Stopping to Visit the Peonies of Luoyang

In Luoyang every year from mid-April to mid-May when the peonies are in full bloom the city celebrates the Peony Festival. There are many peony gardens to visit in the ancient city that was once the capital of China. The most famous and main garden is the Luoyang International Peony Garden. It is one of the oldest peony gardens in all of China.

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I did not go to this garden. I couldn’t tell you which garden I visited. All I can say is that I was in Luoyang during the Peony Festival.

It was May of 2014, the morning after I had just hiked Mt. Hua with my friend Sean, and his friend Xiang Kai. We had hiked for 14 hours the night before, ill prepared and with little experience, on one of the most dangerous mountains . I’m talking about myself as far as the experience hiker part goes, but I didn’t think Sean was an expert, and I knew Xiang Kai had not hiked many mountains. Hiking in China is different than hiking in the U.S. In the U.S. hiking is a solitary experience. You climb with one other person maybe a few people and perhaps you cross the path of another hiker or two, but mainly it is you and the wild, and the animals who ignore or watch you. In China (or at least on Mt. Song, and Mt. Hua, and the other mountain I hiked) there are no animals only hoards of people. I never saw any animals, not a squirrel or a lizard only a bird or two. I’d never seen so many people on a mountain at the same time except at a ski resort during a holiday. The day we hiked was rainy and cloudy so it wasn’t nearly as crowded as it could have been. Even on a bad weather weekend there will still be hundreds of people climbing. It doesn’t matter if you go early in the morning or late at night it’s still crowded. The key would be to go off season during the middle of the week and definitely not during any vacations or weekends, but when you’re a teacher you have the same schedule as all of China, so either you don’t go at all, or you experience it like all of China-crowded. I had decided that day that I would one day return to China, but not to work only to travel so that I could plan my visits to ancient sights and geological wonders on the off times, but those were and are daydreams for other days.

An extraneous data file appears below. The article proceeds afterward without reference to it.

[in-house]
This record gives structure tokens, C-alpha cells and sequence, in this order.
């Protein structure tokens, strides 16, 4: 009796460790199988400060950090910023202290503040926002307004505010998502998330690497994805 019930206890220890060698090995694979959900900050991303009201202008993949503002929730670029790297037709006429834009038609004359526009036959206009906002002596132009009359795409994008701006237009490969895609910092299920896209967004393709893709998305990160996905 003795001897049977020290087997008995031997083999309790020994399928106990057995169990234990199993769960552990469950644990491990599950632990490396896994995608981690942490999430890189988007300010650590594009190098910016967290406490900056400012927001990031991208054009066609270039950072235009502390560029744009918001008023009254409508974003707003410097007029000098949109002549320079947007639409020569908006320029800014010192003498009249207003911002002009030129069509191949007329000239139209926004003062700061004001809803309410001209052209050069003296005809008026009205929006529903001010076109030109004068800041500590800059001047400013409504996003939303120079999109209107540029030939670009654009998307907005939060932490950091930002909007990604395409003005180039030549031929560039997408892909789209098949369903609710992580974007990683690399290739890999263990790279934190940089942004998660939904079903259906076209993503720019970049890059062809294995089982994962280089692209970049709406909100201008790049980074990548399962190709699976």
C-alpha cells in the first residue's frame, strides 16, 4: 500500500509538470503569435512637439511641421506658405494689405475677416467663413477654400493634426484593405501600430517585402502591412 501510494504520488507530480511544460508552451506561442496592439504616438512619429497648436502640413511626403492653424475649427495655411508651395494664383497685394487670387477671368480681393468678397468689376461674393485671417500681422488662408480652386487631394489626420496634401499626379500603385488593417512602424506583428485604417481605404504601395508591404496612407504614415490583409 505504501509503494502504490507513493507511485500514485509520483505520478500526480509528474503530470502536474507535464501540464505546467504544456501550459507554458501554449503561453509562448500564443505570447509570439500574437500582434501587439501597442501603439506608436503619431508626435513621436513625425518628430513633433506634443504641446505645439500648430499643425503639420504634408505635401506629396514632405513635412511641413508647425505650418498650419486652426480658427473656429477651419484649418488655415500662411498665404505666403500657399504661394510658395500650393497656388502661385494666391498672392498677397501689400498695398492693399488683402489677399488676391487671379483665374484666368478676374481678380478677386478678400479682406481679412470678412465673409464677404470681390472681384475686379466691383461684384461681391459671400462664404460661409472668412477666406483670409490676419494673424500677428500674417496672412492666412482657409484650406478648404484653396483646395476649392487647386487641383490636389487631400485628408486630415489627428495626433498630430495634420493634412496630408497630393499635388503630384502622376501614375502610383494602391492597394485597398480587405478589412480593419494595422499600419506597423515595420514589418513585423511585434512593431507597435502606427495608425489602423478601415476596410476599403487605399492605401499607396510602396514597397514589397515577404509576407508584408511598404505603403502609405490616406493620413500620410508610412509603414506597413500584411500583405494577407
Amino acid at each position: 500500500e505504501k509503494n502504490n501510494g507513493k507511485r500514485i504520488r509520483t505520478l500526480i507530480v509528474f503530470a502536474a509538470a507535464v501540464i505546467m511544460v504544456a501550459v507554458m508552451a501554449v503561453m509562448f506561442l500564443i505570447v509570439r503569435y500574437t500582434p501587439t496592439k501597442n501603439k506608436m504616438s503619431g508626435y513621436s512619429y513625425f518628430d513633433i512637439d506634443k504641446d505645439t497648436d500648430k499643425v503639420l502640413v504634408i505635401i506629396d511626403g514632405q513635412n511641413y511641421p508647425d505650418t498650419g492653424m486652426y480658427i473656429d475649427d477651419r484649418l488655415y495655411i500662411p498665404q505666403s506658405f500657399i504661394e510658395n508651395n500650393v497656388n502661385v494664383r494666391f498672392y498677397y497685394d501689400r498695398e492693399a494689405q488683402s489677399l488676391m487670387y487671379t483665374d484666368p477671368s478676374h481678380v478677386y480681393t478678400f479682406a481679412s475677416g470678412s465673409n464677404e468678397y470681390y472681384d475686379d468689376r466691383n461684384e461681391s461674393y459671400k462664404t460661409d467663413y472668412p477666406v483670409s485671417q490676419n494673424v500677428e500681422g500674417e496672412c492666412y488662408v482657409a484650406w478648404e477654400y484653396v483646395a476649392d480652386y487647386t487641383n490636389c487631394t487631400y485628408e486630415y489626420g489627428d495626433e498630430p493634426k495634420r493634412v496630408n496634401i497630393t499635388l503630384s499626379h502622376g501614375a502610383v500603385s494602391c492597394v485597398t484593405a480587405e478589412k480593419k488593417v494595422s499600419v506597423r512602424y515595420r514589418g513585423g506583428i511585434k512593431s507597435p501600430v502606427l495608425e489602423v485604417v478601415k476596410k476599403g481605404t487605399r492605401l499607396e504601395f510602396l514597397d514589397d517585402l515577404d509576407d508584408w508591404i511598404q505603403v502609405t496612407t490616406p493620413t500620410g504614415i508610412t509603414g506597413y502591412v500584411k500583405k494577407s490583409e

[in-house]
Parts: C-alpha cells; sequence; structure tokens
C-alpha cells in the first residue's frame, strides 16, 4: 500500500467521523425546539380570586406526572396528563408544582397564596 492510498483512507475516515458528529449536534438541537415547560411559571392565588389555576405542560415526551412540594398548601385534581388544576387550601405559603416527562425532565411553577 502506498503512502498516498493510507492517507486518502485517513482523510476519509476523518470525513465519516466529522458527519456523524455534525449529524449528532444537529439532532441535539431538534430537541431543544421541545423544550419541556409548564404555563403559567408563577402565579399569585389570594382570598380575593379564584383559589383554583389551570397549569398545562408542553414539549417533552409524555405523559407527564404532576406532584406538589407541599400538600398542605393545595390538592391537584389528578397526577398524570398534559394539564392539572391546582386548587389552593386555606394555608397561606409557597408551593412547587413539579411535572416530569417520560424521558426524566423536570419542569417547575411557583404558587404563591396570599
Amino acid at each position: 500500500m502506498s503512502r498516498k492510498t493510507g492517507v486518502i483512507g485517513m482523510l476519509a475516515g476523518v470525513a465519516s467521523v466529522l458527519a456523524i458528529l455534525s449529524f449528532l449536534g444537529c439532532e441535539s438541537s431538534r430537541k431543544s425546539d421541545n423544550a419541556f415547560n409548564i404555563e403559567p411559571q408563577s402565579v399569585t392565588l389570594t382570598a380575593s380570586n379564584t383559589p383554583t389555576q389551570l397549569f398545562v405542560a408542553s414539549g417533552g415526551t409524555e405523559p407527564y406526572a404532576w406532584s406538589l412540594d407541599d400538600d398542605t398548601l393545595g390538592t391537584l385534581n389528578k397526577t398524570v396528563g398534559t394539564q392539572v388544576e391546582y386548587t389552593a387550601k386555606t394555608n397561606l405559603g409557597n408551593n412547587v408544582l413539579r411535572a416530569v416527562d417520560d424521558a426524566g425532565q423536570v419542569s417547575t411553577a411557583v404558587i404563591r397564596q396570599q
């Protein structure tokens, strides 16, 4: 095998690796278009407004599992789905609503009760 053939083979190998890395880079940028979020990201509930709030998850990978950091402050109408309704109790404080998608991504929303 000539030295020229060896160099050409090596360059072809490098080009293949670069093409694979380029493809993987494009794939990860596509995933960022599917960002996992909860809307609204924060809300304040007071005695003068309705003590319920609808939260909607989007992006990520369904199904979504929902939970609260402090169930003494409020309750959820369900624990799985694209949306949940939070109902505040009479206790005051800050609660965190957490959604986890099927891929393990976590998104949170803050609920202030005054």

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It was Sean’s idea that we stop in Luoyang to attend the Peony festival. Xiang Kai had to work that evening so he would not be able to join us. I was exhausted. My body felt worn and broken and I was irritable and still fuming about Sean’s comment that I was too old to climb a mountain. Ignorant boy, my mind ruminated on his off handed remark about my age that only an ignorant boy would make. I had hoped his feet were still suffering from his badly chosen climbing shoes. The wise thing for me to do would have been to go home, eat something nutritious, and then go to bed, but when Sean made the spontaneous suggestion I felt I needed to go. Life is an unexpected ride and you never know when it will stop and where it will start and many times an opportunity is a one time only opportunity. When would I be in China again for the Peony Festival? I had already decided not to renew my contract. I had already decided to leave China. I could tell myself I would be back, but I didn’t know for certain. Some days I hated China, and would think, never again- never again will I return to this country. It had been a hard year for me, and not all China’s fault, but I was in China when my mother died. It was in China when the most important person in my life left this world. My worst fear had been awakened. How many times had she told me that she would not be able to live without me? How many times had I promised I would never let her die alone? How many times had I told myself I would return and take care of her? China was to be my last experience, my last galavant as an explorer of this world living a life style that I didn’t believe was meant for me. I had never imagined I would ever be able to travel, that I would have lived in foreign countries. I was an accidental traveler and it was time to return to my “real life” whatever that was meant to be. I was going to go back to California and going to care for my mother. I didn’t want to live in Chico because there wasn’t anything for me there, but she was there and she needed me. I had been too slow, and too selfish, and I had failed her. I failed as a daughter. I suffered through that guilt alone in a foreign country, a country so foreign from my own that even our process of grieving was different. My mother died alone, and I had not been there to help her.  My anger, and my guilt, and my pain all manifested into my frustrations about a country that was so incredibly different from my own. I did have Sean though, my friend with his choppy english and his oh- so Chinese ways of thinking. Sean my friend who stayed by my side the best he could and tried to show me the things he loved most about his country. Sean was an impatient Chinese teacher, and impatient about many things, and he expressed much frustration about where he was in his life, but through it all he taught me a lot about patience and how to deal with frustration and how to accept that where you are is where you are, but that change is always around the corner whether you want it or not. Uncertainty is the essential part of this life experience and in the uncertainty lies the choices.